Tag Archives: USA

A Day with the Coast Guard

One of the most important jobs in the Caribbean is that of the Coast Guard. These brave men and women are ultimately responsible for the safety and security of the islands. They are often an unseen presence, but Ben, Stacey, Turner and I had a chance to meet them up close during an event this week.

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Protecting Caribbean waters is an international effort. There are four primary countries that protect Saint Martin: Netherlands/ St. Maarten, France, Great Britain, and the United States. We had a chance to explore a boat from each of these nations and talk to the crew.

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This is the Poema, a Dutch ship outfitted to stay at sea for two weeks at a time. We thought the gun at the front of the ship was pretty snazzy. Not something you’d want to have pointed at you!

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I never realized how many knobs and buttons it takes to drive a military vessel. The more I learn about the military, the more I respect and appreciate them. You can see one of the ship’s officers through the window, giving a tour and answering questions.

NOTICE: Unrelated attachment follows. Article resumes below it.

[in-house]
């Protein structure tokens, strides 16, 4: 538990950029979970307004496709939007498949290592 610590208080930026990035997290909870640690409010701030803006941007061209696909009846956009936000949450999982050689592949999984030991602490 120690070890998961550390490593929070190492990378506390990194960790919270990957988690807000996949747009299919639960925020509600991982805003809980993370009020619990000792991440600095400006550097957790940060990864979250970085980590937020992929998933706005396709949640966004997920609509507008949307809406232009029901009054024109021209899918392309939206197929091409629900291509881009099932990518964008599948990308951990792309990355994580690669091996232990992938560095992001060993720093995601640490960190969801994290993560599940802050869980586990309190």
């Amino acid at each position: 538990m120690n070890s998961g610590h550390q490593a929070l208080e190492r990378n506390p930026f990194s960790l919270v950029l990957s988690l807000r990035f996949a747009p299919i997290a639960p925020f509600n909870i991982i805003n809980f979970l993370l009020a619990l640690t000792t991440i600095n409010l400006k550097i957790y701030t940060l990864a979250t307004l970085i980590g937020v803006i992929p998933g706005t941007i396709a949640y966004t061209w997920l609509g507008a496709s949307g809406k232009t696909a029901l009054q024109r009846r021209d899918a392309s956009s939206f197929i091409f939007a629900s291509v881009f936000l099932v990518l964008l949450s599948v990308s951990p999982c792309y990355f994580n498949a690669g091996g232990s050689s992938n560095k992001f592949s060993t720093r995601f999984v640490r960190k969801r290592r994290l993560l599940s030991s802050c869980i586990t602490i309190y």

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Jay and Sandy gave the Poema additional cool points just by stepping on board. Sandy is a classmate of Ben’s at American University of the Caribbean. We stopped to say hey before making our way to the next vessel.

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The biggest boat I’ve ever driven is a canoe. I was happy to sit in the driver’s seat of this police boat, but I’m glad I don’t have to actually steer it.

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After leaving the friendly Nederlanders, we boarded a small floating piece of home.

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We approved of the name.